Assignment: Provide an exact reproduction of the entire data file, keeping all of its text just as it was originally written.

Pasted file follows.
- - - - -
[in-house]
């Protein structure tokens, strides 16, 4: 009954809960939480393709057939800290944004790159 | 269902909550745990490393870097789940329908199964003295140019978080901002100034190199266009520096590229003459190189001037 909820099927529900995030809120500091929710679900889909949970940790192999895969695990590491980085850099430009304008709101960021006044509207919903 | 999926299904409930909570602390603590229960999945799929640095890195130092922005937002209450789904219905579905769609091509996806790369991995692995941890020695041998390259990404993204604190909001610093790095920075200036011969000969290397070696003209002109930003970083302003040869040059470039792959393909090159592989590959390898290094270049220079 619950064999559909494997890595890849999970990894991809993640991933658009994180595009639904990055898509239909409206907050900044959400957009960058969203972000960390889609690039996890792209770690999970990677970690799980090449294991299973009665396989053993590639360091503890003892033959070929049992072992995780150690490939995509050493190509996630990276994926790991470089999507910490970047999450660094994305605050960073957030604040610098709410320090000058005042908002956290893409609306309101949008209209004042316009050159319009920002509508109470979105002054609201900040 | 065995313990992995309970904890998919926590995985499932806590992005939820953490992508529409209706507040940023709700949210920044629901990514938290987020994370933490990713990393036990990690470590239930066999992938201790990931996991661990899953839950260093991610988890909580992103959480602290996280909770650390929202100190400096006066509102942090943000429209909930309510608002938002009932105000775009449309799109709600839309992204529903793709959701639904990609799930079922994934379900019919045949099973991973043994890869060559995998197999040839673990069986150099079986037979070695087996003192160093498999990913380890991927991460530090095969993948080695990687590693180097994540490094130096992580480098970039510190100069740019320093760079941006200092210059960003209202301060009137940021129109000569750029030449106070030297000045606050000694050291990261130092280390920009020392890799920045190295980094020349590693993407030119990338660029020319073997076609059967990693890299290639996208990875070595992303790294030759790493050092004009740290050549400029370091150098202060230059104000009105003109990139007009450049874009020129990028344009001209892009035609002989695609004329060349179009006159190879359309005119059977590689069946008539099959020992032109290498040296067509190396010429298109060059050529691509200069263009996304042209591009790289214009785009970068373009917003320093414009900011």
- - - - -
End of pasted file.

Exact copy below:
[in-house]
């Protein structure tokens, strides 16, 4: 009954809960939480393709057939800290944004790159 | 269902909550745990490393870097789940329908199964003295140019978080901002100034190199266009520096590229003459190189001037 909820099927529900995030809120500091929710679900889909949970940790192999895969695990590491980085850099430009304008709101960021006044509207919903 | 999926299904409930909570602390603590229960999945799929640095890195130092922005937002209450789904219905579905769609091509996806790369991995692995941890020695041998390259990404993204604190909001610093790095920075200036011969000969290397070696003209002109930003970083302003040869040059470039792959393909090159592989590959390898290094270049220079 619950064999559909494997890595890849999970990894991809993640991933658009994180595009639904990055898509239909409206907050900044959400957009960058969203972000960390889609690039996890792209770690999970990677970690799980090449294991299973009665396989053993590639360091503890003892033959070929049992072992995780150690490939995509050493190509996630990276994926790991470089999507910490970047999450660094994305605050960073957030604040610098709410320090000058005042908002956290893409609306309101949008209209004042316009050159319009920002509508109470979105002054609201900040 | 065995313990992995309970904890998919926590995985499932806590992005939820953490992508529409209706507040940023709700949210920044629901990514938290987020994370933490990713990393036990990690470590239930066999992938201790990931996991661990899953839950260093991610988890909580992103959480602290996280909770650390929202100190400096006066509102942090943000429209909930309510608002938002009932105000775009449309799109709600839309992204529903793709959701639904990609799930079922994934379900019919045949099973991973043994890869060559995998197999040839673990069986150099079986037979070695087996003192160093498999990913380890991927991460530090095969993948080695990687590693180097994540490094130096992580480098970039510190100069740019320093760079941006200092210059960003209202301060009137940021129109000569750029030449106070030297000045606050000694050291990261130092280390920009020392890799920045190295980094020349590693993407030119990338660029020319073997076609059967990693890299290639996208990875070595992303790294030759790493050092004009740290050549400029370091150098202060230059104000009105003109990139007009450049874009020129990028344009001209892009035609002989695609004329060349179009006159190879359309005119059977590689069946008539099959020992032109290498040296067509190396010429298109060059050529691509200069263009996304042209591009790289214009785009970068373009917003320093414009900011």